TOLEDO – Investigators say stab wounds on the chest of a nun slain in a hospital chapel in 1980 formed an upside-down cross, a symbol that an expert on Roman Catholic law and the occult testified Monday has been used in satanic worship.
According to tradition, St. Peter asked to be crucified on an inverted cross because he believed he didn’t deserve to die in the same manner as Jesus, said the Rev. Jeffrey Grob, associate vicar for canonical services in the Chicago archdiocese. But the same symbol also has been used to mock the Catholic religion, he said.
“Any way you look at it, it’s an affront to God,” he said.
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The Rev. Gerald Robinson, 68, is accused of killing Sister Margaret Ann Pahl, 71, in a hospital chapel the day before Easter, a significant Catholic holy day that is part of three days of services, Grob said.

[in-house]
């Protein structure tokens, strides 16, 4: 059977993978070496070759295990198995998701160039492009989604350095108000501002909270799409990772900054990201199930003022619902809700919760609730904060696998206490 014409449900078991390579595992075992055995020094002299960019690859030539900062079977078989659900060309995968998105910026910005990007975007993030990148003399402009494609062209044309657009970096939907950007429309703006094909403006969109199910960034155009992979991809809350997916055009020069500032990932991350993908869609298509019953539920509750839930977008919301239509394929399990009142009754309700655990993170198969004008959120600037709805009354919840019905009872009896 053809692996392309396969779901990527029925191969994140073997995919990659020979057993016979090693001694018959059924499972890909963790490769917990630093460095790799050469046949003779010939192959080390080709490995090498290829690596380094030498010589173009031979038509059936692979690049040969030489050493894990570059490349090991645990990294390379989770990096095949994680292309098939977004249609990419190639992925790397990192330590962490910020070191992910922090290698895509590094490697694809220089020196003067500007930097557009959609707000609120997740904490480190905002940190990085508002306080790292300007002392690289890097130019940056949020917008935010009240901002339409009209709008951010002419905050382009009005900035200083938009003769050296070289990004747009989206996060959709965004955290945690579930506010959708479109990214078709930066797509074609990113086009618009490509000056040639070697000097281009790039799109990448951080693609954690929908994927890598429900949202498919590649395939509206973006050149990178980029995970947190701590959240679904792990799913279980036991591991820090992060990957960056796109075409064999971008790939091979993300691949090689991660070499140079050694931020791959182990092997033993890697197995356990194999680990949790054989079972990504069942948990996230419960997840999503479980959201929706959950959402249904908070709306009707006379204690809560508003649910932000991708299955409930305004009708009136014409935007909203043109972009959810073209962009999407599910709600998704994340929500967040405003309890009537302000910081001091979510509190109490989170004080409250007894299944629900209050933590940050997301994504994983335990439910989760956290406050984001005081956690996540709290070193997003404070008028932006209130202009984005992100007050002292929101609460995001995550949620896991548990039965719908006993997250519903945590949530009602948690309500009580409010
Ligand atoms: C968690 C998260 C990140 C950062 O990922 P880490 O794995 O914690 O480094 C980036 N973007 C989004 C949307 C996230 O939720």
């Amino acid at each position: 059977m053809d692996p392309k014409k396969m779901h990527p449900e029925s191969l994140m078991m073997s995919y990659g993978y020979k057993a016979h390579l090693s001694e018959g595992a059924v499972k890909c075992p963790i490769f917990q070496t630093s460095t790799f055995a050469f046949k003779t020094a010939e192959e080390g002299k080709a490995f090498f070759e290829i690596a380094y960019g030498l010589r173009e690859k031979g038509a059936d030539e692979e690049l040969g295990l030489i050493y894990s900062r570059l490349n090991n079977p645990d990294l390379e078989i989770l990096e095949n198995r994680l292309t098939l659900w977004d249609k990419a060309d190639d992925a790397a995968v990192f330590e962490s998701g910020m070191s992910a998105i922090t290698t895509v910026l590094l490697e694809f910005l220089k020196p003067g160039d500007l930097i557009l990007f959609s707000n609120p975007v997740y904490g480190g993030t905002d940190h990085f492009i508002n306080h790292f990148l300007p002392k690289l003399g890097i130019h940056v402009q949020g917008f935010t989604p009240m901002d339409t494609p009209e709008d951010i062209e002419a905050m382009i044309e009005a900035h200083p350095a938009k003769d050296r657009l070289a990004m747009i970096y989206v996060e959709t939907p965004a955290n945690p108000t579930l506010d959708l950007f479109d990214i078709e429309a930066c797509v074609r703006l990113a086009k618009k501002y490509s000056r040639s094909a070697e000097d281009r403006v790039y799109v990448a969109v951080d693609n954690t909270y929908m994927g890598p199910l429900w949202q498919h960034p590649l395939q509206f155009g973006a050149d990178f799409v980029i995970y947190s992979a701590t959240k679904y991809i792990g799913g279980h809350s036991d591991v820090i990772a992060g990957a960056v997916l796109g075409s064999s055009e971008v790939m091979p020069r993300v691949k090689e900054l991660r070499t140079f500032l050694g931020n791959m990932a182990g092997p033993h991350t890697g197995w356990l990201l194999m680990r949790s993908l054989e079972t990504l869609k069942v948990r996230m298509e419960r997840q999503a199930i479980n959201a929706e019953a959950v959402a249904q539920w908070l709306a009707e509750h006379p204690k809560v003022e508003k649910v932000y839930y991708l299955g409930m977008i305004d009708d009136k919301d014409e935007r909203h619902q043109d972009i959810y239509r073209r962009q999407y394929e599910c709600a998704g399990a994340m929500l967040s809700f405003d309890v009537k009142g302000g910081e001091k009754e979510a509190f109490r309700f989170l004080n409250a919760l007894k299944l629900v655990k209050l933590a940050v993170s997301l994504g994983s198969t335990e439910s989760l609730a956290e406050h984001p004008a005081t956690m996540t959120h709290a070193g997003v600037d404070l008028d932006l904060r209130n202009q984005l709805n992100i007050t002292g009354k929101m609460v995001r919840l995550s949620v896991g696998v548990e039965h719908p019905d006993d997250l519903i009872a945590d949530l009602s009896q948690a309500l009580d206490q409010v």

Grob said only a priest, nun or seminary student would understand the significance of the inverted cross and other aspects of the crime scene, including a small streak of blood on the nun’s forehead that could have been made by someone forming the sign of the cross on her head.
“You’re taking a person who’s devoted to God and in every aspect, it’s a mockery,” Grob said, referring to the wounds and marks on the body. “These aren’t random acts.”
In addition to the stab wounds on her chest, previous prosecution witnesses have testified that the nun’s body was displayed in a ritualistic fashion with her arms and legs straight.
Grob, who reviewed photos of the crime scene and Sister Pahl’s body, also said an altar cloth placed over her chest before she was stabbed could be viewed as a symbol of sacrifice.
Under defense questioning, Grob acknowledged he had never before seen a crime scene and that doctors and nurses may have changed Sister Pahl’s position.